2020 was the worst wildfire season on record in Colorado, where summers and falls also have been warmer and drier, said Assistant State Climatologist Becky Bolinger. It's "a completely different ball game in terms of wildfires,” she said.
For parts of the Rockies, this winter brought too much snow, forcing officials to delay burns. Meanwhile, parts of Wyoming haven't received enough snow to moisten the ground and allow fuel piles to be torched. Even when there is snow, that doesn't mean it will last until the debris stops smoldering, said Brian Keating with the Forest Service's Rocky Mountain region.
When pile burns turn into wildfires, Keating said it's usually because snow around when the burn started disappears. The next wind storm can kick up embers and ignite landscape that days earlier seemed fireproof.
Putting off pile burning carries consequences, too. Until the piles are gone, forest managers won't begin another kind of controlled fire called broadcast burning, which consumes vegetation within stands previously thinned with chainsaws and other equipment.
“If we don’t burn the piles, ... that can get kicked down the road another year or two," said Keating. “And every year, we keep building this backlog of piles because we can’t get to them all.”
Another problem is smoke: Burns can be delayed if the smoke will exacerbate poor air quality.
Despite such hurdles, burns are crucial to the Biden administration's 10-year planto reduce wildfire hazards across almost 80,000 square miles (200,000 square kilometers) of public, private and tribal lands. The recently passed infrastructure bill includes $500 million for controlled burns over five years.
Prescribed burns and logging were used to reduce wildfire hazards last year on about 4,050 square miles (10,500 square kilometers) of forest — the most in a decade. By ramping that up, officials hope to get ahead of the problem and use less logging in future years, said Frankie Romero, who oversees the forest service's prescribed burn program.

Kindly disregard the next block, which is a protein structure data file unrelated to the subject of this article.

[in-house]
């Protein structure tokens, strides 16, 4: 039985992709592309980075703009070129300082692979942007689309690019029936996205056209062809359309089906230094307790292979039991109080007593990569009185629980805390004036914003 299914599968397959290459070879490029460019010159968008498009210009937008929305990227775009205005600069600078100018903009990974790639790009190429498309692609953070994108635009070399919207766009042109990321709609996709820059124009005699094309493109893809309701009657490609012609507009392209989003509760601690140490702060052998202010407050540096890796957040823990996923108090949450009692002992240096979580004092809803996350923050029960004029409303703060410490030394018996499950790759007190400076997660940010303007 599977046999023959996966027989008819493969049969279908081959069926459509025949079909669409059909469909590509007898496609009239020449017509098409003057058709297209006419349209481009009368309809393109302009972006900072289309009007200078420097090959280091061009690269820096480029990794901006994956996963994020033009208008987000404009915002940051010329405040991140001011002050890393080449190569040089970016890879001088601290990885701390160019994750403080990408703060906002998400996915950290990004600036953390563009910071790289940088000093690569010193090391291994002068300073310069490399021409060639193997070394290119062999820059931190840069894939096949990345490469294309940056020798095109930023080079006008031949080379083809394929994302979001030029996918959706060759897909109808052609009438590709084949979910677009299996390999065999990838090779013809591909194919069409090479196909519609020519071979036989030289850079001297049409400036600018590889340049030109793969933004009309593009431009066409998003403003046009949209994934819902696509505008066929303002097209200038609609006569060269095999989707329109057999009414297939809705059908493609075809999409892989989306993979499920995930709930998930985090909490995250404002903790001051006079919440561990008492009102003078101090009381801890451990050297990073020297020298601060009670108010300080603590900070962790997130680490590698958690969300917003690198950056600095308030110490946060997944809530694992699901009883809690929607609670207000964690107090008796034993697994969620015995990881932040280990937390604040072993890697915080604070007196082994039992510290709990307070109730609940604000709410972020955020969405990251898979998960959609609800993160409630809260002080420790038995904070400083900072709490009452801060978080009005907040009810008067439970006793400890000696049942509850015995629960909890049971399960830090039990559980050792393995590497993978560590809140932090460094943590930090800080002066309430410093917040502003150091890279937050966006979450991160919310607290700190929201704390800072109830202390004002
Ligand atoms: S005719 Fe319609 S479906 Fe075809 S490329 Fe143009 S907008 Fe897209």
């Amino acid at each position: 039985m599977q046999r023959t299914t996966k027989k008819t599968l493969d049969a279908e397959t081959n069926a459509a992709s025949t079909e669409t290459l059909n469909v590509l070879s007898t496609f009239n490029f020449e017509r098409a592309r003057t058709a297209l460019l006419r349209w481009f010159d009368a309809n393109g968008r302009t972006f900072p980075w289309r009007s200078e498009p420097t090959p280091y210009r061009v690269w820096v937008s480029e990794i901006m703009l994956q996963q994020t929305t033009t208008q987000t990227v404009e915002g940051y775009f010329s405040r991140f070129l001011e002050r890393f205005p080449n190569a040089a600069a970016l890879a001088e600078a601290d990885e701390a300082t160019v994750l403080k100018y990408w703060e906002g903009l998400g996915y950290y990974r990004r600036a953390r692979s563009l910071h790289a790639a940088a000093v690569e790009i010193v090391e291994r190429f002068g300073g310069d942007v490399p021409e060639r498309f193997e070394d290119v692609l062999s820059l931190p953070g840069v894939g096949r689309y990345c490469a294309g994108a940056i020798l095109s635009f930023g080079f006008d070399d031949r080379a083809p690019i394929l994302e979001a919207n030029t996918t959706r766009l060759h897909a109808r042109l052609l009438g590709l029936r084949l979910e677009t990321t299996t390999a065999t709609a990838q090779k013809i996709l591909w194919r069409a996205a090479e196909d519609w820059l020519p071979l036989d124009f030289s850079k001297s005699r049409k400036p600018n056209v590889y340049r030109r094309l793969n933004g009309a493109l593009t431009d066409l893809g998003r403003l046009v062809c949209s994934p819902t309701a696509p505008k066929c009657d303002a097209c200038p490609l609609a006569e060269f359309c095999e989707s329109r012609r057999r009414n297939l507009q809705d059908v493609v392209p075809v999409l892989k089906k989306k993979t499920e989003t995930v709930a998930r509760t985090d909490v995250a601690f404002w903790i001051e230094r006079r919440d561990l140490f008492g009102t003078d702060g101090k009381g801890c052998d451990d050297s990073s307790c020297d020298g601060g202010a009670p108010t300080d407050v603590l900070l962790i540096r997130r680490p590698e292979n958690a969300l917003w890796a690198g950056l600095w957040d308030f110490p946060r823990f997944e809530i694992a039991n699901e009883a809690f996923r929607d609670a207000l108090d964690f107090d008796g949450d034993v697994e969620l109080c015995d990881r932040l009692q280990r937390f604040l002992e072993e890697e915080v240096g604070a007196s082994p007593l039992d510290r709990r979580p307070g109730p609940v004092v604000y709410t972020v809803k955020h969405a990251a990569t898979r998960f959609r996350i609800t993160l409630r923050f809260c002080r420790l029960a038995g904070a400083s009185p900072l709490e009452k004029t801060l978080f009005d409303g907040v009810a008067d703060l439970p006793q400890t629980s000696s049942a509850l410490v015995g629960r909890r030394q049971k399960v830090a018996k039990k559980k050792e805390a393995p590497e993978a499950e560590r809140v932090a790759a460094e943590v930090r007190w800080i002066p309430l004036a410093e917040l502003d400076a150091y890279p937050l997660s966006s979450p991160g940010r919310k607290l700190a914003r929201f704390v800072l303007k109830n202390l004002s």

“Once we get into a maintenance cycle and we can continue to treat that same area while it’s in its preferred condition with a lot less fuel, then it becomes a lot easier,” Romero said. ”We’re going to experience wildfires in the future ... and they’re going to cause problems. The difficult part is trying to remember what those problems would have looked like had we not intervened earlier."
Environmental advocates warn that the scale of work being proposed could allow excessive logging that will harm forests and do little to prevent catastrophic fires.
But Oregon State University forestry professor John Bailey said the choice is between unchecked wildfires raging across the landscape and aggressive steps to at least partially counteract the forces of climate change.
“Not to embrace this challenge is choosing a future with a lot of wildfire in it and almost no control over where they start and where they spread and how much smoke is in the air and for how long,” Bailey said.